Posts Tagged ‘elementary schooling’

Sunday Times (W.A.) provides resource for English teachers. (2)

February 28, 2016

Once again The Sunday Times has provided Western Australian teachers with real-life examples so their students can have the opportunity to criticize adults’ writing.  The best one this week is from the Editorial. (Responsibility for editorial comment is taken by the editor, Rod Savage, 34 Stirling St, Perth, Western Australia  6000 – do send him a letter of thanks!)

In the section headed “Keep Bullies at Bay” (Page 38, News, The Sunday Times, 28 February 2016) the Editor addresses controversy over the Safe Schools scheme, which – acknowledging that ignorance is often behind out-grouping – addresses the range of sexual orientations.  The editorial’s final two paragraphs provide several topics for criticism and discussion:

“Everyone recognises the need to implement strategies to protect all children from bullying.  And that must include students who are gay, lesbian, or transgender.  We should not let these children down just because the scheme doesn’t sit comfortably with some politicians.  We can’t ignore the real risks of suicide and self-harm.  We live in an enlightened society and we shouldn’t incubate schools from that.  Critics say the scheme has highly sexual content which is more about ideology than helping children deal with bullying.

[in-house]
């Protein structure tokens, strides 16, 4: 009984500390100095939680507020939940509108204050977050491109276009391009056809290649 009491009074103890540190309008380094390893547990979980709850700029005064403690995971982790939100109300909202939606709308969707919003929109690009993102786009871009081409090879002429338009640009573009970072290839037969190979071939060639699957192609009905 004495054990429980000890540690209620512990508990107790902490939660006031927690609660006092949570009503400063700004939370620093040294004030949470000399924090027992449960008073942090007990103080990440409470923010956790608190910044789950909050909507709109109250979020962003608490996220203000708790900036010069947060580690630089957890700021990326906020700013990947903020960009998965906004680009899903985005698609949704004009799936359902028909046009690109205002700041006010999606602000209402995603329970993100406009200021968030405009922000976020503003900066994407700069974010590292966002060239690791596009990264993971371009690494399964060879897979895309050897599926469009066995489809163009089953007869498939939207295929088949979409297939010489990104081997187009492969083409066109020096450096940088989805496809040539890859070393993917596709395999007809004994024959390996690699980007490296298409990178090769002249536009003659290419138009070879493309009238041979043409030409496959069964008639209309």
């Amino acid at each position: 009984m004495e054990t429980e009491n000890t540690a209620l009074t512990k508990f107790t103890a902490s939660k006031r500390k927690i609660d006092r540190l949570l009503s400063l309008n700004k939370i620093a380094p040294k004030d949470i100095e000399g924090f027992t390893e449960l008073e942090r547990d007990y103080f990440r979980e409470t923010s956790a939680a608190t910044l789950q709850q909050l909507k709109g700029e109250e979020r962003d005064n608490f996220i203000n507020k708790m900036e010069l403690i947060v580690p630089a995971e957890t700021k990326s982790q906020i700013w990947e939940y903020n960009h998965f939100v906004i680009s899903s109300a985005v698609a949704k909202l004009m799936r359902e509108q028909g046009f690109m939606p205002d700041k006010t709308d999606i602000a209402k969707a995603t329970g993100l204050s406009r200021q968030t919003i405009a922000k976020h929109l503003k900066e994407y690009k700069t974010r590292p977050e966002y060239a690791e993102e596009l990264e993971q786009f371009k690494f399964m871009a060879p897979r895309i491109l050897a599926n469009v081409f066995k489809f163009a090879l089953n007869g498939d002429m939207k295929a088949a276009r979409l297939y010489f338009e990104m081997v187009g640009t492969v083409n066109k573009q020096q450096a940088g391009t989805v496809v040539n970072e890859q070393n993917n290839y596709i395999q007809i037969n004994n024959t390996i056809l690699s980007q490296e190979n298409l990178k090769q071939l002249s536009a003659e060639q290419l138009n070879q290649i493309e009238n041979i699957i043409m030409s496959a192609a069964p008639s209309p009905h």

By all means, review the content, but we should not throw the baby out with the bathwater.  Remember, prejudice, fear and by extension bullying, stem from ignorance.”

Comment

  1.  “… we shouldn’t incubate schools from that …”
    In this case, the desired word is probably “insulate.”  Mrs Malaprop had the habit of using fancy words in order to try to appear admirably educated, and (like Kath and Kim) showed her actual class by her incompetence – thus the literate reader’s derision of malapropisms.  However, in the more Hemingway-driven style of the popular press,  a technical term is often used because there is no simpler alternative, so the journalist who is not certain must not rely on the spellchecker.  “I don’t think that word means what you think it means”  is a marvellous tag.